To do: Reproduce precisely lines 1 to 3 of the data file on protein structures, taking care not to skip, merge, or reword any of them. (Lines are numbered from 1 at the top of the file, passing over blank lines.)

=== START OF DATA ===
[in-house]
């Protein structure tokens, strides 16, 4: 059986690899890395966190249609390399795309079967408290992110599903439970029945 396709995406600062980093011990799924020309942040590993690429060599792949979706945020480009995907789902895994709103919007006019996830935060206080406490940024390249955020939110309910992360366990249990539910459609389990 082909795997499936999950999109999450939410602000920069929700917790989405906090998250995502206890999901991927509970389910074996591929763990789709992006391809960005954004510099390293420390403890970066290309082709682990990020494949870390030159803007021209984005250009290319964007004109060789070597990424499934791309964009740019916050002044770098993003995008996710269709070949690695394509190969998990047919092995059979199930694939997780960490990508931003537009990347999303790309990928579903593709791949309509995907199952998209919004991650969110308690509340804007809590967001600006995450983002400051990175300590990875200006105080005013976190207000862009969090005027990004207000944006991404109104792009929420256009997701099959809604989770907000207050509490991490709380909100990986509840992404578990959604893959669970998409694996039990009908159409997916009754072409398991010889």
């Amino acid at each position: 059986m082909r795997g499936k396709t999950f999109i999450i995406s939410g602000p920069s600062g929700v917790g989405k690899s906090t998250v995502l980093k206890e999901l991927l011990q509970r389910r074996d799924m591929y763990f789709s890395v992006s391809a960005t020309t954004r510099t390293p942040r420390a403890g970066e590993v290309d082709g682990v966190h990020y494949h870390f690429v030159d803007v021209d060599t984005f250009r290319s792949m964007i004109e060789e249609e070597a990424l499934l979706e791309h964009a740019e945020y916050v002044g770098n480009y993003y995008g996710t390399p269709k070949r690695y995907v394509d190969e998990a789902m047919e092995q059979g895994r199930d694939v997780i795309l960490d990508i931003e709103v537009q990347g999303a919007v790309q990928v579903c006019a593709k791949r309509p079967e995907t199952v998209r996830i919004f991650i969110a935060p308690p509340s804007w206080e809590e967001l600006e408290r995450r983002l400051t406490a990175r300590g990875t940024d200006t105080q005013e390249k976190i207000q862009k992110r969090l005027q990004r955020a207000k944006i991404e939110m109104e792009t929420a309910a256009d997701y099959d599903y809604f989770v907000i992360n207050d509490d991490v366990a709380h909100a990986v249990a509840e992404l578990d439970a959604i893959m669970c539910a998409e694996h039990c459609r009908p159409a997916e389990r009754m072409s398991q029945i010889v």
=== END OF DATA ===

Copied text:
[in-house]
């Protein structure tokens, strides 16, 4: 059986690899890395966190249609390399795309079967408290992110599903439970029945 396709995406600062980093011990799924020309942040590993690429060599792949979706945020480009995907789902895994709103919007006019996830935060206080406490940024390249955020939110309910992360366990249990539910459609389990 082909795997499936999950999109999450939410602000920069929700917790989405906090998250995502206890999901991927509970389910074996591929763990789709992006391809960005954004510099390293420390403890970066290309082709682990990020494949870390030159803007021209984005250009290319964007004109060789070597990424499934791309964009740019916050002044770098993003995008996710269709070949690695394509190969998990047919092995059979199930694939997780960490990508931003537009990347999303790309990928579903593709791949309509995907199952998209919004991650969110308690509340804007809590967001600006995450983002400051990175300590990875200006105080005013976190207000862009969090005027990004207000944006991404109104792009929420256009997701099959809604989770907000207050509490991490709380909100990986509840992404578990959604893959669970998409694996039990009908159409997916009754072409398991010889």
């Amino acid at each position: 059986m082909r795997g499936k396709t999950f999109i999450i995406s939410g602000p920069s600062g929700v917790g989405k690899s906090t998250v995502l980093k206890e999901l991927l011990q509970r389910r074996d799924m591929y763990f789709s890395v992006s391809a960005t020309t954004r510099t390293p942040r420390a403890g970066e590993v290309d082709g682990v966190h990020y494949h870390f690429v030159d803007v021209d060599t984005f250009r290319s792949m964007i004109e060789e249609e070597a990424l499934l979706e791309h964009a740019e945020y916050v002044g770098n480009y993003y995008g996710t390399p269709k070949r690695y995907v394509d190969e998990a789902m047919e092995q059979g895994r199930d694939v997780i795309l960490d990508i931003e709103v537009q990347g999303a919007v790309q990928v579903c006019a593709k791949r309509p079967e995907t199952v998209r996830i919004f991650i969110a935060p308690p509340s804007w206080e809590e967001l600006e408290r995450r983002l400051t406490a990175r300590g990875t940024d200006t105080q005013e390249k976190i207000q862009k992110r969090l005027q990004r955020a207000k944006i991404e939110m109104e792009t929420a309910a256009d997701y099959d599903y809604f989770v907000i992360n207050d509490d991490v366990a709380h909100a990986v249990a509840e992404l578990d439970a959604i893959m669970c539910a998409e694996h039990c459609r009908p159409a997916e389990r009754m072409s398991q029945i010889v």